Arctic sea ice is on pace for a new record-low winter maximum

It'd be the fourth consecutive time the ice's winter maximum extent reached a record low, a relatively new trend.

By Yereth Rosen - March 7, 2018

Arctic sea ice, nearing the time of year when it reaching its peak freeze, is at the lowest winter extent in the satellite record, and a fourth consecutive record-low winter maximum might be set in coming days.

Average February ice extent was 13.95 million square kilometers (5.39 million square miles), the lowest for that month since satellite records began in 1979 and nearly 9 percent below the 1981-to-2010 February average, the National Snow and Ice Data Center reported on Tuesday.

After months of unusually warm winter weather — which follows previous winters also punctuated by unusual warm spells — conditions were setting up for a maximum extent even lower than the record set last year, said NSIDC director Mark Serreze. But even though extent had trended down in the days before Tuesday, he was not yet declaring a new record.

“It’s too early to call the maximum. It could be any day,” he said. There could also be a late freeze-up that prevents 2018 from being a record-low maximum, he added. “But it’ll be thin stuff.”

In February, Arctic sea ice extent reached 13.95 million square kilometers (5.39 million square miles), the least ever for that month in the satellite record. The magenta line shows the average extent for February from 1981 to 2010. (National Snow and Ice Data Center)

The recent trend toward lower winter sea ice has become noticeable, Serreze said.

In the past, the diminishing sea-ice minimums measured in September got most of scientists’ attention, but now the trend toward late winter freeze-up, smaller ice coverage and occasional winter melting is being seen as significant, he said.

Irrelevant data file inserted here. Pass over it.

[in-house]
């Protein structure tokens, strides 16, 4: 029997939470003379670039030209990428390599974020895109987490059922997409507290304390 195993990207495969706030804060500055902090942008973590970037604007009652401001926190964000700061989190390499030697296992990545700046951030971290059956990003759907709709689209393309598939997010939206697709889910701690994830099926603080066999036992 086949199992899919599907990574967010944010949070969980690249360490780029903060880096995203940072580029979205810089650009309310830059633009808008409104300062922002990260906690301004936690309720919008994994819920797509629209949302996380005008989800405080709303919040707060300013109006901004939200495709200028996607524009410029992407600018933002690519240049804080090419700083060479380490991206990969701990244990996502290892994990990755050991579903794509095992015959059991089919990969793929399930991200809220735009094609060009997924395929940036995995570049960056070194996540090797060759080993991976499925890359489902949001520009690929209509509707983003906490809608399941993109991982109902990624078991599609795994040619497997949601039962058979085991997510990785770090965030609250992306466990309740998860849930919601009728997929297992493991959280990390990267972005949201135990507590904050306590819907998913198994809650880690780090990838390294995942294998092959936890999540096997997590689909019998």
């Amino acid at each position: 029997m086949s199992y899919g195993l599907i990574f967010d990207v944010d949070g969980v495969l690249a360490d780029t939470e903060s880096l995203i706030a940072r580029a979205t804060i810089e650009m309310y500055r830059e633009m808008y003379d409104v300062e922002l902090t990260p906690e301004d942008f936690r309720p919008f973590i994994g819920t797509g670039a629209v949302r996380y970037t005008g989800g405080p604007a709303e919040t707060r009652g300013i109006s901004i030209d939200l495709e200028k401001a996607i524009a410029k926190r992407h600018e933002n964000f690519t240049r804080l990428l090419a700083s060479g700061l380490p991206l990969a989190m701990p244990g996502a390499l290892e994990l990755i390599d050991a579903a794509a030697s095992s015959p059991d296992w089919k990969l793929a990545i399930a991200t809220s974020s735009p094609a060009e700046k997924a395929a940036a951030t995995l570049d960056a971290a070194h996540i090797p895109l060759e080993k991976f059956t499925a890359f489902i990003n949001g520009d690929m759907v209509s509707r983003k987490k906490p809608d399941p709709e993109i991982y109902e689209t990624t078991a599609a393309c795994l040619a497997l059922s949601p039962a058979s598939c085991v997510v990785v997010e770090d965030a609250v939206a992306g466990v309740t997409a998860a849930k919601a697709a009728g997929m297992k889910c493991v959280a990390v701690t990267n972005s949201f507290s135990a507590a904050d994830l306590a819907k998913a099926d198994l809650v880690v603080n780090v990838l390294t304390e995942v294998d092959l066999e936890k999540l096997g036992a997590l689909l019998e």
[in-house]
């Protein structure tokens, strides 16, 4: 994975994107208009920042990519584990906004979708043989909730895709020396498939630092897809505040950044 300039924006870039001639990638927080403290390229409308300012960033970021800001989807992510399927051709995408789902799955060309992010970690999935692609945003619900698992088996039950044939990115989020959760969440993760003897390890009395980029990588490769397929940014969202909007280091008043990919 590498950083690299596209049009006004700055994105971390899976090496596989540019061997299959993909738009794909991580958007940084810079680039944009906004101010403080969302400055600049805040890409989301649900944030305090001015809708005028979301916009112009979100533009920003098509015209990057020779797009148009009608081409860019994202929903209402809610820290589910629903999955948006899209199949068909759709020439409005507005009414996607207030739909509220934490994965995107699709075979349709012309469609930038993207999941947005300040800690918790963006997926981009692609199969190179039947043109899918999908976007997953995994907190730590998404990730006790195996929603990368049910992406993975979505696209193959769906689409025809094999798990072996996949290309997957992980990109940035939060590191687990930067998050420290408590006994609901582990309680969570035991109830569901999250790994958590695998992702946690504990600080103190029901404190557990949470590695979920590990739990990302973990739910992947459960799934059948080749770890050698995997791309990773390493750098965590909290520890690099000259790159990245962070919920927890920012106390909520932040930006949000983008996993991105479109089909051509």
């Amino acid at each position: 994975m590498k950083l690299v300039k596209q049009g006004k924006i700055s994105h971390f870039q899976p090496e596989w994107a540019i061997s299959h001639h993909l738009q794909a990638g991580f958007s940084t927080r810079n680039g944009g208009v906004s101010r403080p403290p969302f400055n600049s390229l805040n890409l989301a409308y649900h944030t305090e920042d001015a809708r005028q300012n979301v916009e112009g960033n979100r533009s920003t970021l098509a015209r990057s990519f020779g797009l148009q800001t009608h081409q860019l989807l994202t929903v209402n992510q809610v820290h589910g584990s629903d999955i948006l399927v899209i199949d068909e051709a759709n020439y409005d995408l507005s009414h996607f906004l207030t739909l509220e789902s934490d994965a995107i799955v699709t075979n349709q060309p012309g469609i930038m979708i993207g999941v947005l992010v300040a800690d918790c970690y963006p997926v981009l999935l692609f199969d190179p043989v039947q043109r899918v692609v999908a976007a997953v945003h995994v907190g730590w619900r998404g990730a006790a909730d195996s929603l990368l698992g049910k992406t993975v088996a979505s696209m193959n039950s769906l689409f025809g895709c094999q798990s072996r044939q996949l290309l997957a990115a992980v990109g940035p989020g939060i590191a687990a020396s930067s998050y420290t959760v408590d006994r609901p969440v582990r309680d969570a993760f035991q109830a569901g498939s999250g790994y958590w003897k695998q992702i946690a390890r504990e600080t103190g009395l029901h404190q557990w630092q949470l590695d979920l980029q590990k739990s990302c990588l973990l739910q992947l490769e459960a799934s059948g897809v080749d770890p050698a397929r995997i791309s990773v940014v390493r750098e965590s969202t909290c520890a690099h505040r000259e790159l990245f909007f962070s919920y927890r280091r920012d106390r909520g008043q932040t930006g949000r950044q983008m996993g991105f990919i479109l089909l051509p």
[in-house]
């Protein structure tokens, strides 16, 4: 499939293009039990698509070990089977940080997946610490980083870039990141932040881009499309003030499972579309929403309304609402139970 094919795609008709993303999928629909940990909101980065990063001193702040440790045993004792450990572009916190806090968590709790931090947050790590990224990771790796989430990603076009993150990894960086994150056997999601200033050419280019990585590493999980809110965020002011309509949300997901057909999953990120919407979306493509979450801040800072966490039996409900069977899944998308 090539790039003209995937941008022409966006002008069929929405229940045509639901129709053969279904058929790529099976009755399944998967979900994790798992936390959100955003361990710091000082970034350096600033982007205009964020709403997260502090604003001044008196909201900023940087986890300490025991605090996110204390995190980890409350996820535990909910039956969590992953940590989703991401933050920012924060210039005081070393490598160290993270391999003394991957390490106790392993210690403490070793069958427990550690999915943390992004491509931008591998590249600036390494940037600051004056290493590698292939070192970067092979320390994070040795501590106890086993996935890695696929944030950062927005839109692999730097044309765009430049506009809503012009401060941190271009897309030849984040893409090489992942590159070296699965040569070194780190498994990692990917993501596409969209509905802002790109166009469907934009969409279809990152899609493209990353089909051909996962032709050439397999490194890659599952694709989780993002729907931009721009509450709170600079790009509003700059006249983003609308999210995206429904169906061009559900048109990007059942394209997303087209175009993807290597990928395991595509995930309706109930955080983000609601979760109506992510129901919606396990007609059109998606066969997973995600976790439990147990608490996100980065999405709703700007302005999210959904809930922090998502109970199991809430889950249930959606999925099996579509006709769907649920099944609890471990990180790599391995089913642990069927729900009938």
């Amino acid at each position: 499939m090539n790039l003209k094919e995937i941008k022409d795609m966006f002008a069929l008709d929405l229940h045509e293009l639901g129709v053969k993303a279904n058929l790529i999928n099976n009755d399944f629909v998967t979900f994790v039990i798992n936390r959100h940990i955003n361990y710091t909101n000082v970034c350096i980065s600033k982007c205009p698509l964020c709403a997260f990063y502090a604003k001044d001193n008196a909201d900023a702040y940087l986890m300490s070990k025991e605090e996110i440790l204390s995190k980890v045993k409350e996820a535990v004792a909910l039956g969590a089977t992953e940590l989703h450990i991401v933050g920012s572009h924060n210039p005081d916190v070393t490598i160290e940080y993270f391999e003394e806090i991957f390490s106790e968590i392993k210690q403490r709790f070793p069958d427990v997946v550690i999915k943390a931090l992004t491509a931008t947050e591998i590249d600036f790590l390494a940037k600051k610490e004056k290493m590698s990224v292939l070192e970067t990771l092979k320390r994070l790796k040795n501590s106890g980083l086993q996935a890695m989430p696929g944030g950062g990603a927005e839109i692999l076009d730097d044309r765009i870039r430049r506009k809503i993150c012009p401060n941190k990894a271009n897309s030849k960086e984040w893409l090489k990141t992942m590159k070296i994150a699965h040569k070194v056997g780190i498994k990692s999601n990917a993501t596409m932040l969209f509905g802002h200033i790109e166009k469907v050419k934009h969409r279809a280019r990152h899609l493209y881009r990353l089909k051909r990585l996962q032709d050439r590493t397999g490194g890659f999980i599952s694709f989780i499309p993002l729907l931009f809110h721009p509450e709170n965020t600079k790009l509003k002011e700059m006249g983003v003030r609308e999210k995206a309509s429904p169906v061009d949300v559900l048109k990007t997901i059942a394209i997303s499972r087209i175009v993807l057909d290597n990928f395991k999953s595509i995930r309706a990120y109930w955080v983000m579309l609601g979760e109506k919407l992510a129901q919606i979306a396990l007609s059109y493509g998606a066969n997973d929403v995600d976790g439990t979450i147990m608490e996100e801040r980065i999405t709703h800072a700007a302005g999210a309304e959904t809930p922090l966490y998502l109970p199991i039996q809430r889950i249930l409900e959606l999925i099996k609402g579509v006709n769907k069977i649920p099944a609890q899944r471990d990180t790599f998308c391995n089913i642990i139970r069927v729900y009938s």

This winter, as in past winters, there were heat waves carried into the atmosphere over the Arctic Ocean, he said. That included a late-February heat wave that drove temperatures near Alaska’s North Slope above freezing, he said.

“They’re crazy, crazy stuff,” he said. “They’re all related to the record-low sea ice maximum.”

Exactly how the Arctic is getting warm in winter is not yet understood, he said. The “proximal explanation” is that the jet stream is skewed, but the mechanics of that jet-stream change is still being investigated, he said.

There have been noticeable regional trends in Arctic sea ice development this winter, too.

Ice has been especially scarce in the Bering Sea throughout the winter, the NSIDC reported. Sea ice declined there during the first three weeks of February, leaving the eastern Bering Sea largely ice-free for most of the month and creating a spot of open water that extended north through the Bering Strait, the NSIDC reported. Barents Sea in February continued its winter-long low sea ice, and by the end of the month an ice-free area of water had opened north of Svalbard, the NSIDC said.

Freeze-up, though relatively early in much of the central Arctic Ocean, was extremely late at lower latitudes, the NSIDC said. In the Chukchi Sea and Bering Sea on the Pacific side and the Barents Sea and East Greenland Sea on the Atlantic side, freeze-up was more than a month later than normal and occurred after January, the NSIDC said. The ice that formed in those areas was thin, the center said.

A study published last year in Geophysical Research Letters found that warming events in the Arctic are on the rise, the NSIDC noted.

Yereth Rosen is a 2018 Alicia Patterson Foundation fellow.